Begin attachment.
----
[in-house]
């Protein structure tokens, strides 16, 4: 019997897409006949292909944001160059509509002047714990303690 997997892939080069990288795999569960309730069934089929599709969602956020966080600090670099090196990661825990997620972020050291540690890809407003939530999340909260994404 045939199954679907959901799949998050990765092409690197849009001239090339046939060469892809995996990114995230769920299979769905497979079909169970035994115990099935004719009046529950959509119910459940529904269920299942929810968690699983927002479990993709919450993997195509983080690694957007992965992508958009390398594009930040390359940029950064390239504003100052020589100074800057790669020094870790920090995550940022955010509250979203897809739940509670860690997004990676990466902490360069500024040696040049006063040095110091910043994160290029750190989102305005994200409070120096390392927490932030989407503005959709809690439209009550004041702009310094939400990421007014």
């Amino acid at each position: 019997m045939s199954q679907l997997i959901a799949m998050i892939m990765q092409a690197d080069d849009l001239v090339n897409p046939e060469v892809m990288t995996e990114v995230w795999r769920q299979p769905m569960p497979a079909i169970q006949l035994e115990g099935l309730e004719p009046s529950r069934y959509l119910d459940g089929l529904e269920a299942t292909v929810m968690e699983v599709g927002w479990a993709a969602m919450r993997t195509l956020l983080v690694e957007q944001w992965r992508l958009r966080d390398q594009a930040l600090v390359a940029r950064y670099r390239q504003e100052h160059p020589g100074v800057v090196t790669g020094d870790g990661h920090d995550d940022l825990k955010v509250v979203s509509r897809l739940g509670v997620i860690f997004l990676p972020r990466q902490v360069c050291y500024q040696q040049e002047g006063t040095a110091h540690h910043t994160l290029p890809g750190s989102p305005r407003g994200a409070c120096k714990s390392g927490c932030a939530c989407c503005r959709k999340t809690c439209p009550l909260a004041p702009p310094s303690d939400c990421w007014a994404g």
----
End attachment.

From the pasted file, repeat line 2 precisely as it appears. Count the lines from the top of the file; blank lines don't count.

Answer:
């Protein structure tokens, strides 16, 4: 019997897409006949292909944001160059509509002047714990303690 997997892939080069990288795999569960309730069934089929599709969602956020966080600090670099090196990661825990997620972020050291540690890809407003939530999340909260994404 045939199954679907959901799949998050990765092409690197849009001239090339046939060469892809995996990114995230769920299979769905497979079909169970035994115990099935004719009046529950959509119910459940529904269920299942929810968690699983927002479990993709919450993997195509983080690694957007992965992508958009390398594009930040390359940029950064390239504003100052020589100074800057790669020094870790920090995550940022955010509250979203897809739940509670860690997004990676990466902490360069500024040696040049006063040095110091910043994160290029750190989102305005994200409070120096390392927490932030989407503005959709809690439209009550004041702009310094939400990421007014």